It is our expectation that this will boost the project in many ways. Such has:

  • Visibility. This is one is kind of obvious, right? Considering that this is one of the goals of the .NET Foundation, more developers will become aware of the project, will start to use it and, hopefully, in the good spirit of Open Source, will give back to the project, ultimately allowing us to move faster and increase the overall quality.
  • Easier access to the .NET teams that we depend most upon, or that have impact on the project. These are Visual Studio, VS extensibility, .NET project system and such. Every now and then we bump into bugs/changes that break stuff and being able to report and discuss things quicker and easily is invaluable. Being able to pass along our suggestions and “needs” can only be positive for the continuous grow and overall quality of the project.
  • Tighter integration with the .NET ecosystem. As it is now, .NET nanoFramework is perfectly usable and integrated in the key aspects and tools including Visual Studio, libraries available through NuGet etc. But we, admittedly, have some pain points that could easily go away providing that such integration can happen. Starting with the Project System, having a dedicated target framework identifier would make our life so much easier. Extend Unit Testing framework so that we can have it on our projects and finally unifying APIs. We have already started walking down this path with conversations with the .NET Core IoT team, so the first visible changes are due shortly.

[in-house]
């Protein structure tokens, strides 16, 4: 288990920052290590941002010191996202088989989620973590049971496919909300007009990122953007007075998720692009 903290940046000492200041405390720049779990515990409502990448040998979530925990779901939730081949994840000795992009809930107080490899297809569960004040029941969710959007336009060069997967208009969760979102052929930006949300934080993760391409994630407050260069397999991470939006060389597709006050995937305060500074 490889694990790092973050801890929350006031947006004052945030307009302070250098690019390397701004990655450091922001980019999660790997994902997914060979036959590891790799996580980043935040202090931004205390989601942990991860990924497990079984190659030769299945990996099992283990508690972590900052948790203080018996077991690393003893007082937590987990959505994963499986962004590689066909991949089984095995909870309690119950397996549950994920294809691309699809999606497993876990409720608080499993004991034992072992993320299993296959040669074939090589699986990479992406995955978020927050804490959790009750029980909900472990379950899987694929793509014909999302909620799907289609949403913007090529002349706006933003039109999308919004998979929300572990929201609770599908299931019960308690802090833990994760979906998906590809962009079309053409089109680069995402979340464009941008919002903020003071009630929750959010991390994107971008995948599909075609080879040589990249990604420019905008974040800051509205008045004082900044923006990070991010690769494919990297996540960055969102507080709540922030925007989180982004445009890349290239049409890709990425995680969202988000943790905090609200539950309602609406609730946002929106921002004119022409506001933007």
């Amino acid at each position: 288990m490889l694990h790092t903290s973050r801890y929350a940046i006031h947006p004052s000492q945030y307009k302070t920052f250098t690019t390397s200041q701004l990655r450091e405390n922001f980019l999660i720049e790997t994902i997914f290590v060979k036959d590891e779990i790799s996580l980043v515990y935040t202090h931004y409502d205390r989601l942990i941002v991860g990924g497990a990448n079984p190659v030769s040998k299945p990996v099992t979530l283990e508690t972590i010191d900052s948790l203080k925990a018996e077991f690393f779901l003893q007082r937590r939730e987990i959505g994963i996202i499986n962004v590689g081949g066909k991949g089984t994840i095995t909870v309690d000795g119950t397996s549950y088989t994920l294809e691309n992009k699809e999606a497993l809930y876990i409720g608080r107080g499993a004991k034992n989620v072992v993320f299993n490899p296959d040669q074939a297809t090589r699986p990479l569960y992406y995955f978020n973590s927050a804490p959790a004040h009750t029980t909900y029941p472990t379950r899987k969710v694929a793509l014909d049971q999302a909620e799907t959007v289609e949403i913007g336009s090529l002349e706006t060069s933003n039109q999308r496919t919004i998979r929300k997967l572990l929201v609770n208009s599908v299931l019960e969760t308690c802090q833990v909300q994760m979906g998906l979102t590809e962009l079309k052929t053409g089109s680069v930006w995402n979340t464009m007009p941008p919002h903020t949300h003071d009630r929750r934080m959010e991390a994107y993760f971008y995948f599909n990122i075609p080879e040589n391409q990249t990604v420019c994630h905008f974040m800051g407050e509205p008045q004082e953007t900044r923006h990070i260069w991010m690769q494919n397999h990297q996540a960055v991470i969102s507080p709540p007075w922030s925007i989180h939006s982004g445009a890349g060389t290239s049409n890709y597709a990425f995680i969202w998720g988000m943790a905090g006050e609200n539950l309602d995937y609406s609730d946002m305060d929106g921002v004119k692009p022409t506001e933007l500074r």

A thank you note is due to all the people that paved the way and made this possible. When .NET Micro Framework was launched a long time ago and showed that writing C# code for microcontrollers was possible. And, of course, open sourced it! .NET nanoFramework sure is a lot different from what was .NETMF back then, but we are standing on the shoulders of giants and we owe a lot to those very smart and talented people.

All in all, it is a positive event that can only bring good things for the project. We are very happy that it is happening, and it sure feels like a recognition for all the immense effort that a handful of people have poured into .NET nanoFramework for the last 4 years.

A lot of great achievements are ahead of us for sure. Let’s make that happen!

PS: We hate to see wasted talent and positive energy! Join our Discord community. Fork our samples repo. Grab open issues. Fix bugs. Contribute with new features. Write a project for Hackster.io. Have fun with .NET nanoFramework!

Changing licensing to MIT

As some of you may have noticed: we have changed the licensing terms of some of our repositories.

Until yesterday, there were two licenses across our repos: Apache 2.0 and MIT. The oldest ones were under Apache 2.0 and newest ones under MIT.

Being both the “permissive ones” and, in practice, without much difference between them we thought on making it simpler for everyone (both hobbyists/personal users and companies/commercial users) and unify them.

We have decided to go with the MIT one because of its simplicity and openness, which is in the spirit of what has been done since the .NET nanoFramework project started.

No big deal, most will say, but we hope that this is another step on consolidating the project’s organization and openness.

Have fun!

Improvements on build system

The build system for all (preview) target images have just been updated to reduce complexity and aid interoperability. These changes are particularly relevant for those interested in local builds and debugging of the interpreter.

Until this change, the following applied: